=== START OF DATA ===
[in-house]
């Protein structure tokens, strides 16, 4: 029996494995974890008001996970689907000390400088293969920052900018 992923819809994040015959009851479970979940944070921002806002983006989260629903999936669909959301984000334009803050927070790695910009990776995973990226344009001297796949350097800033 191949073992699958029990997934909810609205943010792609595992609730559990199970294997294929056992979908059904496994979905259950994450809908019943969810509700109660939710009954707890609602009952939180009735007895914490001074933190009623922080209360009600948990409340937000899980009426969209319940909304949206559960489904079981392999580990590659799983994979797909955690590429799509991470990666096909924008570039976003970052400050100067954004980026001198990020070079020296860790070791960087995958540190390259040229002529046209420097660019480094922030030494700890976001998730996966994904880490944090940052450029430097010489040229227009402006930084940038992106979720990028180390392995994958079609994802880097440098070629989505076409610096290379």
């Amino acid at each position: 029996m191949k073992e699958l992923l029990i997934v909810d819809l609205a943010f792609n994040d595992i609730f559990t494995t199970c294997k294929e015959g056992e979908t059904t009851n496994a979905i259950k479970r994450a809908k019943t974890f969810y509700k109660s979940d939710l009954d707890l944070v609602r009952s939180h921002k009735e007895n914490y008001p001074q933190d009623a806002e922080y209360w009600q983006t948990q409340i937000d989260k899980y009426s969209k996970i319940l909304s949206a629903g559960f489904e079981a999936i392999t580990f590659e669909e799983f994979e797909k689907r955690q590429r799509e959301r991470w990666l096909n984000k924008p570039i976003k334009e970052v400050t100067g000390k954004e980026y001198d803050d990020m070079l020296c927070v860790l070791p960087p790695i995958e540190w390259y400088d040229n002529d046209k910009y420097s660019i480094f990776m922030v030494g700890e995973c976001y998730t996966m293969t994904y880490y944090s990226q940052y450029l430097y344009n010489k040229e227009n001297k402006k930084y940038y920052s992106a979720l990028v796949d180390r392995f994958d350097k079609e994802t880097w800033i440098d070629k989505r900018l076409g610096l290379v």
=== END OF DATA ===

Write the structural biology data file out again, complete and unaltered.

[in-house]
């Protein structure tokens, strides 16, 4: 029996494995974890008001996970689907000390400088293969920052900018 992923819809994040015959009851479970979940944070921002806002983006989260629903999936669909959301984000334009803050927070790695910009990776995973990226344009001297796949350097800033 191949073992699958029990997934909810609205943010792609595992609730559990199970294997294929056992979908059904496994979905259950994450809908019943969810509700109660939710009954707890609602009952939180009735007895914490001074933190009623922080209360009600948990409340937000899980009426969209319940909304949206559960489904079981392999580990590659799983994979797909955690590429799509991470990666096909924008570039976003970052400050100067954004980026001198990020070079020296860790070791960087995958540190390259040229002529046209420097660019480094922030030494700890976001998730996966994904880490944090940052450029430097010489040229227009402006930084940038992106979720990028180390392995994958079609994802880097440098070629989505076409610096290379």
């Amino acid at each position: 029996m191949k073992e699958l992923l029990i997934v909810d819809l609205a943010f792609n994040d595992i609730f559990t494995t199970c294997k294929e015959g056992e979908t059904t009851n496994a979905i259950k479970r994450a809908k019943t974890f969810y509700k109660s979940d939710l009954d707890l944070v609602r009952s939180h921002k009735e007895n914490y008001p001074q933190d009623a806002e922080y209360w009600q983006t948990q409340i937000d989260k899980y009426s969209k996970i319940l909304s949206a629903g559960f489904e079981a999936i392999t580990f590659e669909e799983f994979e797909k689907r955690q590429r799509e959301r991470w990666l096909n984000k924008p570039i976003k334009e970052v400050t100067g000390k954004e980026y001198d803050d990020m070079l020296c927070v860790l070791p960087p790695i995958e540190w390259y400088d040229n002529d046209k910009y420097s660019i480094f990776m922030v030494g700890e995973c976001y998730t996966m293969t994904y880490y944090s990226q940052y450029l430097y344009n010489k040229e227009n001297k402006k930084y940038y920052s992106a979720l990028v796949d180390r392995f994958d350097k079609e994802t880097w800033i440098d070629k989505r900018l076409g610096l290379v």